2016-02-18 Security update
Note: A security vulnerability has been identified in BeanShell that could be exploited for remote code execution in applications that has BeanShell on its classpath (CVE-2016-2510). The vulnerability has been fixed in the security update BeanShell 2.0b6. This is a recommended update for all BeanShell users.
You can use BeanShell interactively for Java experimentation and debugging as well as to extend your applications in new ways. Scripting Java lends itself to a wide variety of applications including rapid prototyping, user scripting extension, rules engines, configuration, testing, dynamic deployment, embedded systems, and even Java education.
BeanShell is small and embeddable, so you can call BeanShell from your Java applications to execute Java code dynamically at run-time or to provide extensibility in your applications. Alternatively, you can use standalone BeanShell scripts to manipulate Java applications; working with Java objects and APIs dynamically. Since BeanShell is written in Java and runs in the same VM as your application, you can freely pass references to "live" objects into scripts and return them as results.
Earlier versions of BeanShell (2.0b4 and earlier) were distributed under GNU Lesser General Public License (LGPL) and Sun Public License (SPL).
Beanshell releases are published to Maven Central. To use Beanshell with Maven, add to to your
<dependencies> <dependency> <groupId>org.apache-extras.beanshell</groupId> <artifactId>bsh</artifactId> <version>2.0b6</version> </dependency> </dependencies>
<!-- just beanshell --> <repository> <id>bintray-beanshell-Beanshell</id> <name>bintray</name> <url>http://dl.bintray.com/beanshell/Beanshell</url> <snapshots><enabled>false</enabled></snapshots> </repository> <!-- or use JCenter --> <repository> <id>central</id> <name>bintray</name> <url>http://jcenter.bintray.com</url> <snapshots><enabled>false</enabled></snapshots> </repository>
You can also download the
bsh.jar binary from Bintray.
If you want to execute the Beanshell User Interface, either double-click the JAR file, or run it with:
java -jar bsh-2.0b6.jar
You will need Java 5 or later installed.
Note: There is a race-condition bug #4 that sometimes prevent the GUI from starting on Java 8.
mvn clean install -DskipTests
You are encouraged to raise a Github Pull Request with any suggested improvements and fixes!
You can also raise an issue for any questions or bugs. Remember, your stacktrace might be particularly useful for others!
Summary of features
- Dynamic execution of the full Java syntax, Java code fragments, as well as loosely typed Java and additional scripting conveniences.
- Transparent access to all Java objects and APIs.
- Runs in four modes: Command Line, Console, Applet, Remote Session Server.
- Can work in security constrained environments without a classloader or bytecode generation for most features.
- The interpreter is small, ~400K jar file.
- Pure Java.
- It's Free!!
Java evaluation features
- Evaluate full Java source classes dynamically as well as isolated Java methods, statements, and expressions.
- Optionally typed variables.
- Scripted methods with optionally typed arguments and return values
- Scripted objects (method closures)
- Scripted interfaces and event handlers.
- Convenience syntax for working with JavaBean? properties, hashtables, and primitive wrapper types.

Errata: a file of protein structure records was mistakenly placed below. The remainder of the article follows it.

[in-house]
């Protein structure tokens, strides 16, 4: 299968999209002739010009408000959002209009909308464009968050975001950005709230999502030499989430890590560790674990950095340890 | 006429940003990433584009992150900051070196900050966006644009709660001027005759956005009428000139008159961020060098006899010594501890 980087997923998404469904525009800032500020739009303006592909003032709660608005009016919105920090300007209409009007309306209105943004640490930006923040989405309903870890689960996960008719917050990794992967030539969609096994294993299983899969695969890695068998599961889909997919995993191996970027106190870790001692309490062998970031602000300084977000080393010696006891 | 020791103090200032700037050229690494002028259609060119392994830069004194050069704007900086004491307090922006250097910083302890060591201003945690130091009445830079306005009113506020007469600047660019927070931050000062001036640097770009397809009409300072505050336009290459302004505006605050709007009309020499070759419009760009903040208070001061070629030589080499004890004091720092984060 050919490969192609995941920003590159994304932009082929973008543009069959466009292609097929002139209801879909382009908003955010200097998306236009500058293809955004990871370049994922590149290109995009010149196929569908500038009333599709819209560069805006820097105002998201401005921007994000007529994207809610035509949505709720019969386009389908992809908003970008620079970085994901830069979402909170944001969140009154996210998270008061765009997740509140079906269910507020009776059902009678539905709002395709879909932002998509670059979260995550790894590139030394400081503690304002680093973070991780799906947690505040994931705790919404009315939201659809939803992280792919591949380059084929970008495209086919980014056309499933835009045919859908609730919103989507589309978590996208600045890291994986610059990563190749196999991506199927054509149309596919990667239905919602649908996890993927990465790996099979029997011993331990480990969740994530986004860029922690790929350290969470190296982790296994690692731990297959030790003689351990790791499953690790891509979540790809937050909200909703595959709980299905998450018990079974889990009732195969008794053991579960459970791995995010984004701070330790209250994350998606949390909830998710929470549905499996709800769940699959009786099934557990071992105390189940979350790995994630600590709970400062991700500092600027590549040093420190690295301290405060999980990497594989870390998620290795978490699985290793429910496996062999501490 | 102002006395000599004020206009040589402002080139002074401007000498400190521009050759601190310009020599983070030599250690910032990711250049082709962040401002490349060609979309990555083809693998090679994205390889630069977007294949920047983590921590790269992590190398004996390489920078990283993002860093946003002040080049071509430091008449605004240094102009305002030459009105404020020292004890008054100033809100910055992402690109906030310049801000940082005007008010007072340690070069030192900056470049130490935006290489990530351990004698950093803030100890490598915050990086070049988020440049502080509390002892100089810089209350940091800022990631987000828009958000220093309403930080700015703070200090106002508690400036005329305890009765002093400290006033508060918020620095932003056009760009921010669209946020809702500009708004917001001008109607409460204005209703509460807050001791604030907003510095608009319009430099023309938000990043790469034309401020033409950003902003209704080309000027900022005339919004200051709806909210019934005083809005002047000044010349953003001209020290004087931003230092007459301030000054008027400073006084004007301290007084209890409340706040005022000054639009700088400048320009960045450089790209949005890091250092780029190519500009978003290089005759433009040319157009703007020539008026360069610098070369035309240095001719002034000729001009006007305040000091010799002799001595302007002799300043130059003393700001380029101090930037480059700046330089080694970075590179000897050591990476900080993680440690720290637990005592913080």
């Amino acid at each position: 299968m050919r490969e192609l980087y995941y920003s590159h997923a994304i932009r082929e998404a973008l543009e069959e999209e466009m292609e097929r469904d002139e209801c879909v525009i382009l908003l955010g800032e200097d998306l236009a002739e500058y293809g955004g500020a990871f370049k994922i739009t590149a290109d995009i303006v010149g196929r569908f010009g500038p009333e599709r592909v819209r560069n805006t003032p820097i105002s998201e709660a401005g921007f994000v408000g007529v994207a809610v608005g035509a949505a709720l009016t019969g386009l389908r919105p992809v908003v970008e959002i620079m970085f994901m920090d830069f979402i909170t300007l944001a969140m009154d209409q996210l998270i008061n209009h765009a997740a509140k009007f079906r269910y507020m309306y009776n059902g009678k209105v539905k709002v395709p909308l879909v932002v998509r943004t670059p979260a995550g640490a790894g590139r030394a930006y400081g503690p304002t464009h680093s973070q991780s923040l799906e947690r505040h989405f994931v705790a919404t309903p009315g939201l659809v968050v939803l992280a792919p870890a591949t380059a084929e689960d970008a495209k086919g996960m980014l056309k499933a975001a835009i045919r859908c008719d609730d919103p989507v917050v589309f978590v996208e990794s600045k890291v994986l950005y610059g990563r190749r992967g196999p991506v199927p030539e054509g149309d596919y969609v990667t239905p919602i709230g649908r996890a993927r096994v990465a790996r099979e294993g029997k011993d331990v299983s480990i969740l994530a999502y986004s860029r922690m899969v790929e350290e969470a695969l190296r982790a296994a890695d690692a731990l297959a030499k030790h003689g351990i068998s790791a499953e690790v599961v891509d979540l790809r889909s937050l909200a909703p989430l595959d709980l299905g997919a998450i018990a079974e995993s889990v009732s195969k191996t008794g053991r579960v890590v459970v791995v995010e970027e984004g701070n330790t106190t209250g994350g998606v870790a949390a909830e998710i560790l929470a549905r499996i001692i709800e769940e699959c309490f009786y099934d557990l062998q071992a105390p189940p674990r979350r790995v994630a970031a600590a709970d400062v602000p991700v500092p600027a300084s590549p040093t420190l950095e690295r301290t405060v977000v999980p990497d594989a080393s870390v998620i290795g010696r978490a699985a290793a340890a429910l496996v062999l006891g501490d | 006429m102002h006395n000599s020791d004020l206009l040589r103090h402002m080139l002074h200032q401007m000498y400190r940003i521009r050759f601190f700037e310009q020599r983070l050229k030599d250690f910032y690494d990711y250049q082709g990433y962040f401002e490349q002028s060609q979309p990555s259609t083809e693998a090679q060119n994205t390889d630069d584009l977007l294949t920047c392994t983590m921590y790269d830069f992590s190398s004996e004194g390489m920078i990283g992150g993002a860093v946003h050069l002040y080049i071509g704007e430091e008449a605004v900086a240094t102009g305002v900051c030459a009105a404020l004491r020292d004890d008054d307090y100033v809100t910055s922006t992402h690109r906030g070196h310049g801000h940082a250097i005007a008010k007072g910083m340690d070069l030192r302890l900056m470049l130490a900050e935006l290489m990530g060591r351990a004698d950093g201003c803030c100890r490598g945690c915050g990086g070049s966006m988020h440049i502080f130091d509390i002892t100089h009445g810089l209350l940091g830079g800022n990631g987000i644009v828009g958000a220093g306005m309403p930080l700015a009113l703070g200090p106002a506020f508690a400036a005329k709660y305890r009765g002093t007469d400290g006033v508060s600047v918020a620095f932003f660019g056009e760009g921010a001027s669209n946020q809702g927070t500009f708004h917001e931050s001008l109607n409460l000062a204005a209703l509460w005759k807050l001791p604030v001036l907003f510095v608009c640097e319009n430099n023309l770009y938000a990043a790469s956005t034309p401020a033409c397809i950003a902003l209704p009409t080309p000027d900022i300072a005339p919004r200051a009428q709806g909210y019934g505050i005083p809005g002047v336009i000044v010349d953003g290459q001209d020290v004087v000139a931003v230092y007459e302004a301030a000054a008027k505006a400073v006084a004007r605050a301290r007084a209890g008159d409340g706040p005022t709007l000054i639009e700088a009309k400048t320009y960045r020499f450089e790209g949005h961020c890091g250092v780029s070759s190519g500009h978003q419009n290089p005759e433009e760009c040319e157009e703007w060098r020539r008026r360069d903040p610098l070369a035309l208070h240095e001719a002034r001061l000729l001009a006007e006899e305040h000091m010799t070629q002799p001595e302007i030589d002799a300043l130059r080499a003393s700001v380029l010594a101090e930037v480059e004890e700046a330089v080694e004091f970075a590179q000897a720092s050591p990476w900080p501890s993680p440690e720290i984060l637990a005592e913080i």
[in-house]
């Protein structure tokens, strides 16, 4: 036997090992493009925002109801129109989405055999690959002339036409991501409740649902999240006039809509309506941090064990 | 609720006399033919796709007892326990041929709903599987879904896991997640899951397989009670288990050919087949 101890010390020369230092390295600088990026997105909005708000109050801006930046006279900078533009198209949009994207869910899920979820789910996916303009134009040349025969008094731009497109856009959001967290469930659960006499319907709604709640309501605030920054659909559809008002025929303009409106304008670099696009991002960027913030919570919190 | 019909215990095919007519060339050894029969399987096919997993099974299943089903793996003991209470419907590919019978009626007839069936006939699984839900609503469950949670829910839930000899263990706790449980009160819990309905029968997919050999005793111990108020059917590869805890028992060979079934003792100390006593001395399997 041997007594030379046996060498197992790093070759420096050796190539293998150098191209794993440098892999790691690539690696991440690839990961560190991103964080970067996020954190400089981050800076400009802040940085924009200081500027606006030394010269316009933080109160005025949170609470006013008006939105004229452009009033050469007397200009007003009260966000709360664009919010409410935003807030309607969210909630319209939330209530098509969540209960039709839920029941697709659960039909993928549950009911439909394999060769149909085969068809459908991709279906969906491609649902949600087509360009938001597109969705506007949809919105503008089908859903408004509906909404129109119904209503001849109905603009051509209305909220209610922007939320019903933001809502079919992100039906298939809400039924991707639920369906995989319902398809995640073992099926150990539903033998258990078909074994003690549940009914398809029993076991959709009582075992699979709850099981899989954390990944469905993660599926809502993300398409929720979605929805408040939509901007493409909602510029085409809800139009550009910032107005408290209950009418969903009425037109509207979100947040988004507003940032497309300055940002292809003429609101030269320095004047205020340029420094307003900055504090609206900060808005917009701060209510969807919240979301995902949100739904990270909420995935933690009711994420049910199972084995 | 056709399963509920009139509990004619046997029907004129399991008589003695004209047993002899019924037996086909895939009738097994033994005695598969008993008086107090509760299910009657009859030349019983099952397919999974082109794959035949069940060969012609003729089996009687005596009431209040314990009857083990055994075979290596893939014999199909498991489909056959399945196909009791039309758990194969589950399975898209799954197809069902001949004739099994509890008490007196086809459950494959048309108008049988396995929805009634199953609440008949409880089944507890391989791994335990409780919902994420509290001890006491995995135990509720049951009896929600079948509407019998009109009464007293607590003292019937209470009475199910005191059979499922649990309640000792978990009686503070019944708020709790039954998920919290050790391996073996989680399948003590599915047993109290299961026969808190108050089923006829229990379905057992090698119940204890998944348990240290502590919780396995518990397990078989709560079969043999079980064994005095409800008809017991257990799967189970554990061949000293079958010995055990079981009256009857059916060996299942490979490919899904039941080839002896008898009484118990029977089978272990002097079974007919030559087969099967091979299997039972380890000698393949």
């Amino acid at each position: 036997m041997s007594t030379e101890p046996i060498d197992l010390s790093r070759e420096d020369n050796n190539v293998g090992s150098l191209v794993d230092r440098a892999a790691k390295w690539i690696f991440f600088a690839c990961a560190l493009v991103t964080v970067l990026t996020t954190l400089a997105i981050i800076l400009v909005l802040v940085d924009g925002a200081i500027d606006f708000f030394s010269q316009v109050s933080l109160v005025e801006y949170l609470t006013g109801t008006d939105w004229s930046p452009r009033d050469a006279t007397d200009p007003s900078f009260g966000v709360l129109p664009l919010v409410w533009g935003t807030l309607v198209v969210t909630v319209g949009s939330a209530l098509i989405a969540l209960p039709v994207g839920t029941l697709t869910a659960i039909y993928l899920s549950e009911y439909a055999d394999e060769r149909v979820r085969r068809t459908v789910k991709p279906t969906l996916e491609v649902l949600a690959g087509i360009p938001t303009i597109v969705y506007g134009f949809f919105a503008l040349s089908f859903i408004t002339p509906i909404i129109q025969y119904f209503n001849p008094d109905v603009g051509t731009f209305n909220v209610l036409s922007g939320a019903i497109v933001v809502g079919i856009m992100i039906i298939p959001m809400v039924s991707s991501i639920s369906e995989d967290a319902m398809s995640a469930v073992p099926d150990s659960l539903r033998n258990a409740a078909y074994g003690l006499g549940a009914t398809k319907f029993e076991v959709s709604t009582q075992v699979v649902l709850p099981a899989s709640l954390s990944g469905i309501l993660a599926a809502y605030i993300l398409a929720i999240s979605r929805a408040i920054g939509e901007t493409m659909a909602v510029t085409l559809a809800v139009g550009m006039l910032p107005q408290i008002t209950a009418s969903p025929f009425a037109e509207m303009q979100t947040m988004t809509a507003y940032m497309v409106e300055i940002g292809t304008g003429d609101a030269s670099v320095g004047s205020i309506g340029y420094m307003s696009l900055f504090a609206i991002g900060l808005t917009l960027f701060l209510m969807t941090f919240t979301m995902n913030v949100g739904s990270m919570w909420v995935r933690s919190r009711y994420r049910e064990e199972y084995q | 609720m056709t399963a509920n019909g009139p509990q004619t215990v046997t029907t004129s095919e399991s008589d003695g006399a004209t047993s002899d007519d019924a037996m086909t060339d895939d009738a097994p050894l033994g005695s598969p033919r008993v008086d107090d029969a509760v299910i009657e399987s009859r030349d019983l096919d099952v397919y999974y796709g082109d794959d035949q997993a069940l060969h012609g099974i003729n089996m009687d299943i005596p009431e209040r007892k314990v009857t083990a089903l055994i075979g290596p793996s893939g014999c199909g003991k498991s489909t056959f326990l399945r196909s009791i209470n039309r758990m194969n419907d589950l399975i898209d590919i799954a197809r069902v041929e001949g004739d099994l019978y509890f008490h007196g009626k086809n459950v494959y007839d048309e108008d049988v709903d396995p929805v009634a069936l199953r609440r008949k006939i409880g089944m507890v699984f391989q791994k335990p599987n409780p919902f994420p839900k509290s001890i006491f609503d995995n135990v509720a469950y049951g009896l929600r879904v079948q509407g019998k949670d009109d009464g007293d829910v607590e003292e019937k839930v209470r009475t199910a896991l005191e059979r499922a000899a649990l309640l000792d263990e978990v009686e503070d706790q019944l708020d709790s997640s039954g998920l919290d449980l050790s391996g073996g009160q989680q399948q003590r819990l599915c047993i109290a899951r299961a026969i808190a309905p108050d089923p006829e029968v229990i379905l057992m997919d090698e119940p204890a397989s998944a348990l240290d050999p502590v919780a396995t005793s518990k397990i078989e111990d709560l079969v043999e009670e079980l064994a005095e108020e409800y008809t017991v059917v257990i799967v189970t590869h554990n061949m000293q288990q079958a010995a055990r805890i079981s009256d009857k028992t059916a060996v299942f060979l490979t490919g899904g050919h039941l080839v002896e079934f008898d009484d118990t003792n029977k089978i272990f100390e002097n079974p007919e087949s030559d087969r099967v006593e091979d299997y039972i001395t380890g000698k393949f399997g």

- Auto-allocation of variables to emulate Java properties files.
- Extensible set of utility and shell-like commands
- Dynamic classpath management including find grained class reloading
- Dynamic command loading and user command path
- Sophisticated namespace and callstack management
- Detailed error reporting
- Interactive Java - try out object features, APIs and GUI widgets - "hands on".
- Scripting extension for applications - Allow your applications to be extended via scripts in an intuitive and simple way.
- Macro Languages - Generate scripts as macros and execute them live in your VM easily.
- Education - Teach Java in a hands-on, live environment
- Expression evaluator for scientific, financial apps and rules engines - evaluate complex expressions with conditions and loops.
- Remote debugging - Embed a live, remotely accessible shell / command line in your application with just a few lines of code.
- Use BeanShell declaratively to replace properties files and replace startup config files with real scripts that perform complex initialization and setup with the full Java syntax at their disposal.
BeanShell was originally maintained by Patrick Niemeyer at http://beanshell.org/ - distributed as BeanShell (2.0b4 and earlier) were distributed under GNU Lesser General Public License (LGPL) and Sun Public License (SPL).
2012: Move to apache-extras.org
BeanShell was proposed as an incubator project to move to Apache Software Foundation. In preparation for this, the codebase for BeanShell 2.0b4 was donated to ASF by a code grant, and the license changed to Apache License, version 2.0.
The source code was moved to http://apache-extras.org/ - a project home hosted by Google Code, that was only informerly associated with Apache Software Foundation. Many of the BeanShell committers were Apache committers, and thus Apache Extras seemed a natural home.
However the project did not to move into the Apache incubator, and remained at apache-extras.org as an independent project.
In March 2015 Google announced it would discontinue Google Code, which provided the hosting for Apache Extras.
2015: Moved to github.com
On 2015-09-23, the BeanShell repository moved from https://code.google.com/a/apache-extras.org/p/beanshell/ to its new home on https://github.com/beanshell/beanshell/ as Google Code has been discontinued.
The project adapted an open collaboraive approach using GitHub pull requests and has since grown its committer base beyond the original Apache Extra team.
http://beanshell.org/ remains available for older versions.